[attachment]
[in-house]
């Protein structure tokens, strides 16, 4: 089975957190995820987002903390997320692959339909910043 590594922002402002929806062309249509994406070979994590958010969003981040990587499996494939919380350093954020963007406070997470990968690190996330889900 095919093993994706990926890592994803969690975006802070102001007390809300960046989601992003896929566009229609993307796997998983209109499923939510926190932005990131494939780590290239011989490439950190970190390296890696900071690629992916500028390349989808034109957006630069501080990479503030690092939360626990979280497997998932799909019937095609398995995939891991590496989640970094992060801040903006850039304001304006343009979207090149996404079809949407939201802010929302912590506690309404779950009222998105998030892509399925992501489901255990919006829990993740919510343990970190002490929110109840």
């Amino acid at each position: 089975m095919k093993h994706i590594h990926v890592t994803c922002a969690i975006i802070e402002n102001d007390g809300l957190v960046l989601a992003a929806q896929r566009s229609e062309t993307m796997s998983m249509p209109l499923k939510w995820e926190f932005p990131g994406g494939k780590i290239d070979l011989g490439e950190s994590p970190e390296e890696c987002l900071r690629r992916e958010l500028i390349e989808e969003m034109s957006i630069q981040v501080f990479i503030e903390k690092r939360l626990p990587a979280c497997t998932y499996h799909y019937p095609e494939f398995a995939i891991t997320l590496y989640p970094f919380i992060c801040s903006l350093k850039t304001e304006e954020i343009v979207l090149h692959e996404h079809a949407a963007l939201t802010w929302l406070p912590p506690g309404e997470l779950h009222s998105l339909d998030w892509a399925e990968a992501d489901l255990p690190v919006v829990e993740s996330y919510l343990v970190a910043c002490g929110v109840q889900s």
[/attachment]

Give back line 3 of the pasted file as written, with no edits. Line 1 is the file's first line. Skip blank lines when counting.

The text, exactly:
């Amino acid at each position: 089975m095919k093993h994706i590594h990926v890592t994803c922002a969690i975006i802070e402002n102001d007390g809300l957190v960046l989601a992003a929806q896929r566009s229609e062309t993307m796997s998983m249509p209109l499923k939510w995820e926190f932005p990131g994406g494939k780590i290239d070979l011989g490439e950190s994590p970190e390296e890696c987002l900071r690629r992916e958010l500028i390349e989808e969003m034109s957006i630069q981040v501080f990479i503030e903390k690092r939360l626990p990587a979280c497997t998932y499996h799909y019937p095609e494939f398995a995939i891991t997320l590496y989640p970094f919380i992060c801040s903006l350093k850039t304001e304006e954020i343009v979207l090149h692959e996404h079809a949407a963007l939201t802010w929302l406070p912590p506690g309404e997470l779950h009222s998105l339909d998030w892509a399925e990968a992501d489901l255990p690190v919006v829990e993740s996330y919510l343990v970190a910043c002490g929110v109840q889900s």